We regularly send our members notice of flights to Europe in the $400s, $300s, and even $200s roundtrip. And while we do sometimes find flights to Europe for summer travel in this range, these prices are less prevalent from June through August. A good deal for flights to Europe during peak season may be more like $500-$700, depending on your departure and destination airports. The same logic applies to other destinations as well.
4. Focus on getting to the continent as cheaply as possible.
When pickings are slim for cheap flights to your final destination, we recommend what we call the Greek Islands Trick. To start, open up Google Flights and use the Explore map to find the cheapest place you can reach from your airport; you can look at the whole world or search by continent.
If, for example, you want to go to Prague, you could narrow your search to Europe. You might see that flights to Prague are $1,200, but flights to Paris are $800. From Paris you can hop a cheap regional flight for about $100, which means this two-step booking process could save you $300 per ticket.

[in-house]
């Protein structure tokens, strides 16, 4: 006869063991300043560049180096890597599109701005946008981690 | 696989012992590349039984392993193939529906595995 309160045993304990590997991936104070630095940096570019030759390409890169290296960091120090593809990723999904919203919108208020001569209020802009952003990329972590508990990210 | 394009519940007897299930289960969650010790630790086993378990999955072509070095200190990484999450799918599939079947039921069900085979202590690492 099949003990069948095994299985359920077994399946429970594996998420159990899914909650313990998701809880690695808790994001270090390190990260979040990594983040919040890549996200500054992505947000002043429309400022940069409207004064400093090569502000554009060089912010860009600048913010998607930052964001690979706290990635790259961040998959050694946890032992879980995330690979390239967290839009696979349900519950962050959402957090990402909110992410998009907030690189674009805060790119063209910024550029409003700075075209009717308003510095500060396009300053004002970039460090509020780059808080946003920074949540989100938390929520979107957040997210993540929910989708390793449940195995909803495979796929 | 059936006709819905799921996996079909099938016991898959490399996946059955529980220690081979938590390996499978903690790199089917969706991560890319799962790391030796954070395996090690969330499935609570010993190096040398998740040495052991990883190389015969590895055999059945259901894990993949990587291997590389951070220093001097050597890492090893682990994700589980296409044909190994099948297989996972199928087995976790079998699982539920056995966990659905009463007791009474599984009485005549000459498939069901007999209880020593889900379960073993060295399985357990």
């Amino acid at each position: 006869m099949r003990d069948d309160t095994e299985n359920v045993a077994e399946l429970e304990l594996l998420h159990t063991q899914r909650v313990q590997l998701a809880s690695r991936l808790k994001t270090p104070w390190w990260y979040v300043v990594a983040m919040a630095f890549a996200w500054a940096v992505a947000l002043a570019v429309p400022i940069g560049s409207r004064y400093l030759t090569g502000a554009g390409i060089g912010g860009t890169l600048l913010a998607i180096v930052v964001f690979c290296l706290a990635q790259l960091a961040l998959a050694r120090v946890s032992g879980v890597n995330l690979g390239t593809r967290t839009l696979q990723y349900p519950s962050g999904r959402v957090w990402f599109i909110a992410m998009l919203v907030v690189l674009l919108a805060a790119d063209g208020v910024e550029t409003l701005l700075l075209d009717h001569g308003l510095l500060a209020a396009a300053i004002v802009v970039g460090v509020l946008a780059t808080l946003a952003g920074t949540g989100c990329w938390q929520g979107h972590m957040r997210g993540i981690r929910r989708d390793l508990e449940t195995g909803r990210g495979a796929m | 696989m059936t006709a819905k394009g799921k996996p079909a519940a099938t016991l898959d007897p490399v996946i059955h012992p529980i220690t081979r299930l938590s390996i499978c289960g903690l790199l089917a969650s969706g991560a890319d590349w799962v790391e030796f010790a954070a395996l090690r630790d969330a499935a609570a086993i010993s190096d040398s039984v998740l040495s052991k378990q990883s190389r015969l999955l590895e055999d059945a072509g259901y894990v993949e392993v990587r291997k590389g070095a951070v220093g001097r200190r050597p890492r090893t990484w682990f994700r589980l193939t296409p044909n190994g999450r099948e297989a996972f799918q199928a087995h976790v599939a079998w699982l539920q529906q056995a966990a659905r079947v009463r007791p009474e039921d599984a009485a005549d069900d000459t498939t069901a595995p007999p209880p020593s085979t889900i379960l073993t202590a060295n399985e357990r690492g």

You can do it on this side of the ocean, too. If you live in Chattanooga and see that tickets to London are $1,100 from your airport but $750 from NYC, you could buy a separate flight to NYC from your home airport and then connect to the cheaper international flight.
5. Be flexible on where/when you go.
When prices are high, the more flexible you can be, the more you can save. In addition to using the Google Flights Explore map to find the cheapest place to go, you can also search flexible dates and choose based on the lowest prices. Sites like Google Flights and Kayak will show you fares for 60 days at a time; sometimes adjusting your dates by just a few days can save you a significant amount.
6. Use the 24-hour rule to lock in a great fare when you see one.